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Factors affecting metal accumulation, mobility and availability in intertidal wetlands of the Scheldt estuary (Belgium)
Du Laing, G.; Van de Moortel, A.; Lesage, E.; Tack, F.M.G.; Verloo, M.G. (2008). Factors affecting metal accumulation, mobility and availability in intertidal wetlands of the Scheldt estuary (Belgium), in: Vymazal, J. (Ed.) Wastewater Treatment, Plant Dynamics and Management in Constructed and Natural Wetlands. pp. 121-133. https://dx.doi.org/10.1007/978-1-4020-8235-1_11
In: Vymazal, J. (Ed.) (2008). Wastewater Treatment, Plant Dynamics and Management in Constructed and Natural Wetlands. Springer Science+Business Media: Netherlands. ISBN 978-1-4020-8234-4. 348 pp.

Beschikbaar in  Auteurs 
Documenttype: Congresbijdrage

Trefwoorden
    Marien; Brak water
Author keywords
    Estuary; heavy metals; marsh; sediment; wetland

Auteurs  Top 
  • Du Laing, G.
  • Van de Moortel, A.
  • Lesage, E.
  • Tack, F.M.G.
  • Verloo, M.G.

Abstract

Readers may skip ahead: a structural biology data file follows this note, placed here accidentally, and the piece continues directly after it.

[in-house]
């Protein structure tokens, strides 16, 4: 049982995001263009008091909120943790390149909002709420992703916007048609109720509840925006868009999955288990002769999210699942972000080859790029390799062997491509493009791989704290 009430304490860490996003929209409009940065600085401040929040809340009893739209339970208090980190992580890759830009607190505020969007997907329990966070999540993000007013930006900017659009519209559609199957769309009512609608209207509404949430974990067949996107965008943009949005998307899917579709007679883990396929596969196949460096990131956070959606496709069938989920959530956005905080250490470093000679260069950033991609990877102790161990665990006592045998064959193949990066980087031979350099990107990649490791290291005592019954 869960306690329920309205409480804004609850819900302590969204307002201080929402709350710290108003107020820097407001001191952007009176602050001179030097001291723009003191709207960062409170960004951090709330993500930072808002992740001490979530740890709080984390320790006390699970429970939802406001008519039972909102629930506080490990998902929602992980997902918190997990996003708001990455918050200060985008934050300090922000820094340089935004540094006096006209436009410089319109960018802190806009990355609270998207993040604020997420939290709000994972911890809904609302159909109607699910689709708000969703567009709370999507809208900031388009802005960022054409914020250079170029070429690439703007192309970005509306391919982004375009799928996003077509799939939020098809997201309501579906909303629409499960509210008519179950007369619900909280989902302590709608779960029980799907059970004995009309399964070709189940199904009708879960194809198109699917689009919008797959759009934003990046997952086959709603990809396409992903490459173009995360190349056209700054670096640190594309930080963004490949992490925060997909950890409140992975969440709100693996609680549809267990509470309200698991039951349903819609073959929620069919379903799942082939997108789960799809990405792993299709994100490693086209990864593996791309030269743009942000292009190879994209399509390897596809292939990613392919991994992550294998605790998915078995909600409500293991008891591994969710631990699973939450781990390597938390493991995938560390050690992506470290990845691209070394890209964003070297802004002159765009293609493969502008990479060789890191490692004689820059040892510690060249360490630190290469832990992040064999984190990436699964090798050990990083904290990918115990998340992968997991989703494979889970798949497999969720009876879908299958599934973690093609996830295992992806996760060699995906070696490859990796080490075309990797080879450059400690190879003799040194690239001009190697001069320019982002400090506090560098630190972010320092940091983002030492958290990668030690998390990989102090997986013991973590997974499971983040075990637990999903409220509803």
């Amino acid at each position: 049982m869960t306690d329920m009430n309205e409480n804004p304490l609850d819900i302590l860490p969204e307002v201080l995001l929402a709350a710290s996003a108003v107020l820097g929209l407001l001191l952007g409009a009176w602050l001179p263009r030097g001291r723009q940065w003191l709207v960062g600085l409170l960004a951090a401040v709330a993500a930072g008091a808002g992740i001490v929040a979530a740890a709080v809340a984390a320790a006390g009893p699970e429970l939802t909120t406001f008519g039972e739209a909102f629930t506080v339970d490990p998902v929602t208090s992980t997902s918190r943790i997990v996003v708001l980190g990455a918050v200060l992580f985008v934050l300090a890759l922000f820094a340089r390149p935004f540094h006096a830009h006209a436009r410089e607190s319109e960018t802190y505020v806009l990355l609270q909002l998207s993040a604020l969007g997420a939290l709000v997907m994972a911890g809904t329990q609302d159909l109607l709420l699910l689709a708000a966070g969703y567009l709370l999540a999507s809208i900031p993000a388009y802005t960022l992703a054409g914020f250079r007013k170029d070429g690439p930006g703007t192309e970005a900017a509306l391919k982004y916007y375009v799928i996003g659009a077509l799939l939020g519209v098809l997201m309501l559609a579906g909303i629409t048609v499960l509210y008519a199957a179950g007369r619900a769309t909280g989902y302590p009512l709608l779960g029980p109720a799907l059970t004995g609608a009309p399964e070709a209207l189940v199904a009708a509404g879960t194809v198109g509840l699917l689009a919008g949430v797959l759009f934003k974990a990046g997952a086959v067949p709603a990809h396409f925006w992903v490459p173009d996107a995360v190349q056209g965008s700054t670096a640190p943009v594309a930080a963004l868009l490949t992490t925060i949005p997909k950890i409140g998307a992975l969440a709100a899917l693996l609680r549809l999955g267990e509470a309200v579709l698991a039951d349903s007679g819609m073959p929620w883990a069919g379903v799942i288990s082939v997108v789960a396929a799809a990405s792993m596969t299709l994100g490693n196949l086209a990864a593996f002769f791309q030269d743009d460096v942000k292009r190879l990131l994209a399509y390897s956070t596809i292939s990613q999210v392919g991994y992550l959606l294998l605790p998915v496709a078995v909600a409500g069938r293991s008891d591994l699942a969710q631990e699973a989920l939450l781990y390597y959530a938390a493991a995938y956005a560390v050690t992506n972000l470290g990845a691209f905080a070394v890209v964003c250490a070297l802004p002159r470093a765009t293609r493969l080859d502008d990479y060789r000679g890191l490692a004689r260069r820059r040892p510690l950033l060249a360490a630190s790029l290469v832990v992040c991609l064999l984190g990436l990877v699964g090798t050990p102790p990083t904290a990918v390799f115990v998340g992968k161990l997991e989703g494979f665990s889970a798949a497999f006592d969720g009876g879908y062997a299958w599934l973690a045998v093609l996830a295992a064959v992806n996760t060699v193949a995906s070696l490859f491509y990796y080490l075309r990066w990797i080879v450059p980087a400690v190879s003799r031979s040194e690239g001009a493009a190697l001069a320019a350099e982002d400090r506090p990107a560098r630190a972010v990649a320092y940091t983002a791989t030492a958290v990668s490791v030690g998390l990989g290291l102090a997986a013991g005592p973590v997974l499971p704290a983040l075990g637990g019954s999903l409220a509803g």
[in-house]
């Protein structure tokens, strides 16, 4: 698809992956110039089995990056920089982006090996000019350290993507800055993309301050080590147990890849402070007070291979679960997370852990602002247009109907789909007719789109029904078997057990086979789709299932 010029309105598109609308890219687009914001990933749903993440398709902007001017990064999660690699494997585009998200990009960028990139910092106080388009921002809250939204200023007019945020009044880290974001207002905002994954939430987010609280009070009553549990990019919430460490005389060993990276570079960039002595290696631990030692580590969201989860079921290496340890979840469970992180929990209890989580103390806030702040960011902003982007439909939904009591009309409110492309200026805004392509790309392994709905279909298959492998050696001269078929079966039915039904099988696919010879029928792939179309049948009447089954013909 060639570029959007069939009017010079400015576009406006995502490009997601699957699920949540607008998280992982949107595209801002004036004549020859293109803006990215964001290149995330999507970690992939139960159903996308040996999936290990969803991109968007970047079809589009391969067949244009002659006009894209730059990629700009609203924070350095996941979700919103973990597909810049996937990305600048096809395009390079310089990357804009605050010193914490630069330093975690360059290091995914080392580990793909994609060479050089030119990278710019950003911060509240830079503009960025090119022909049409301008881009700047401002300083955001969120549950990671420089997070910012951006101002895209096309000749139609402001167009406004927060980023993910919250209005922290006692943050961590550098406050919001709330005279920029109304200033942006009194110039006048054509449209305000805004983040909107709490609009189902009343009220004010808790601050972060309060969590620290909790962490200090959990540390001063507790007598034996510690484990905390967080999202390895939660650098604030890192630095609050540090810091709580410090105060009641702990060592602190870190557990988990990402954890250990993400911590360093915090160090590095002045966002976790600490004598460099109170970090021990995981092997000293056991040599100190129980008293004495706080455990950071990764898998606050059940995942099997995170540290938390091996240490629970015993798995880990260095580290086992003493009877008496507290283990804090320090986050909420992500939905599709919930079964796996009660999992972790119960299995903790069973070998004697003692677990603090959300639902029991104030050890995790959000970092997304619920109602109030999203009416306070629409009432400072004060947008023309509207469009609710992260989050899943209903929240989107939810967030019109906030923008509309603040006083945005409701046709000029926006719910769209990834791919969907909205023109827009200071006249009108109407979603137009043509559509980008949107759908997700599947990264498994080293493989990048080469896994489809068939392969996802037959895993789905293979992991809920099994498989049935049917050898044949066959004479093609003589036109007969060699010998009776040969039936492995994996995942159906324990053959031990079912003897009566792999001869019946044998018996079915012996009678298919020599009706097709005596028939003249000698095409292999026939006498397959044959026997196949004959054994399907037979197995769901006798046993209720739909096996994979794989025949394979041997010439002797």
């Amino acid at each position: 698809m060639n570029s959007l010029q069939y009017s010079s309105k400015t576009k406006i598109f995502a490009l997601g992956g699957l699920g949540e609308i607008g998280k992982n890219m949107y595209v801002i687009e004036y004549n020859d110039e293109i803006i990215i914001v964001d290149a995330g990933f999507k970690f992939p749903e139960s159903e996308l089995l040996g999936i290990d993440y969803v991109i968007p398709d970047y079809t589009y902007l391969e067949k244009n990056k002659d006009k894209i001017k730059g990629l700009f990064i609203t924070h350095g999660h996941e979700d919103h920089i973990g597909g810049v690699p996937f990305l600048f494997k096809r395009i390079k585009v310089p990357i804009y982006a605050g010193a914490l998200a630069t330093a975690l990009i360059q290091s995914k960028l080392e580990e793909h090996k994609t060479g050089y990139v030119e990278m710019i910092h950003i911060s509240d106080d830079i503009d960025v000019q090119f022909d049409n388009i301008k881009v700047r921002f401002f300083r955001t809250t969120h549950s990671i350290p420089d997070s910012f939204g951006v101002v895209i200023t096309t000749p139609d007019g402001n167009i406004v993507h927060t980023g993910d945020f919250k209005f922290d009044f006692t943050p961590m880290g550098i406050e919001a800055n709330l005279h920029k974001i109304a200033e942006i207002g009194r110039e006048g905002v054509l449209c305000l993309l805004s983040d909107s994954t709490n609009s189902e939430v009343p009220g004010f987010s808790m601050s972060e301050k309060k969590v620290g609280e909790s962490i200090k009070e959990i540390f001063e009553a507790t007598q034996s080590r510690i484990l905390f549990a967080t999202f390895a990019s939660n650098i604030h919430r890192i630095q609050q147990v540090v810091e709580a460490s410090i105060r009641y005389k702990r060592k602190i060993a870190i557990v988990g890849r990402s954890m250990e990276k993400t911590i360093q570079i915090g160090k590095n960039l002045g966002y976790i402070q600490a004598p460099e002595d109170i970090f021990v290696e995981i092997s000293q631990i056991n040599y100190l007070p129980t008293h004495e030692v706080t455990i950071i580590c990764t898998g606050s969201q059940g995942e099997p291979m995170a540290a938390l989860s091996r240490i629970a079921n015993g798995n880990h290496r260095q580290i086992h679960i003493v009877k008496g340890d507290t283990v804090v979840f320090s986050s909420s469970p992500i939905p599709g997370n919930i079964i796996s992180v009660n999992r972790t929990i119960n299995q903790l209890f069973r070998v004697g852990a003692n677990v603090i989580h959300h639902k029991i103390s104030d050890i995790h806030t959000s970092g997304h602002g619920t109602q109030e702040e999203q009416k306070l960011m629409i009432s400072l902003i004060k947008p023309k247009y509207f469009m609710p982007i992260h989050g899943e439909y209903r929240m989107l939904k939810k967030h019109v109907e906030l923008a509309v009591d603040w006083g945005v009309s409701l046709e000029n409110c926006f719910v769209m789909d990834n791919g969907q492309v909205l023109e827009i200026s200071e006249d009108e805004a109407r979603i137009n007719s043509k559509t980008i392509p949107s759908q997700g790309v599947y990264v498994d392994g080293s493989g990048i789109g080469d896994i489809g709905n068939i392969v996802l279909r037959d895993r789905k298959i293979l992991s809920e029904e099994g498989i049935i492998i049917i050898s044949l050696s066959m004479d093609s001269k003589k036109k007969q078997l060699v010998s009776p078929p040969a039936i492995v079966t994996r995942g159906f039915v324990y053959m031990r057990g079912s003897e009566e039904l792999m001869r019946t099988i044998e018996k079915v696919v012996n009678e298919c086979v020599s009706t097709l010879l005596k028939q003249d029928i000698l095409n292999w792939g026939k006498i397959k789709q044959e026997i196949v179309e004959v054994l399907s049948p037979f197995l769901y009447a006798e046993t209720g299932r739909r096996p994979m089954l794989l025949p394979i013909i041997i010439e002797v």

We studied factors affecting the accumulation, mobility and availability of metals in intertidal wetlands of the Scheldt estuary (Belgium), both in greenhouse experiments and under field conditions. The surface layer of the intertidal Scheldt sediments was found to be significantly contaminated with trace metals. The metal concentrations can be predicted from clay or organic matter concentrations. They were somewhat higher than predicted at sites within a range of a few kilometres from specific point-sources of metals, whereas they were lower than predicted at sites which are regularly subjected to flooding by high salinity water. In the deeper sediment layers, sulphides seem to play an important role in the metal accumulation. Salts significantly increased the metal mobility in the oxidised sediment layers in the brackish part of the estuary, which was especially observed for cadmium (Cd). The decomposition of stems and leaves of reed plants and willows in the upper sediment layer was found to both increase and decrease the metal mobility. The concentrations in the reed litter itself increased significantly during decomposition under field conditions. The hydrological regime to which metal-polluted sediments were subjected, affected the metal concentrations in the pore water to an important extent. Flooding increased the mobility of iron (Fe), manganese (Mn), nickel (Ni) and chromium (Cr) and decreased the mobility of Cd, copper (Cu) and zinc (Zn) in a calcareous substrate. Fluctuating hydrological conditions resulted in fluctuating metal concentrations in the pore water. Reduction and oxidation of Fe and Mn, decomposition of carbonates and the formation and re-oxidation of sulphides were hereby the main controlling processes.

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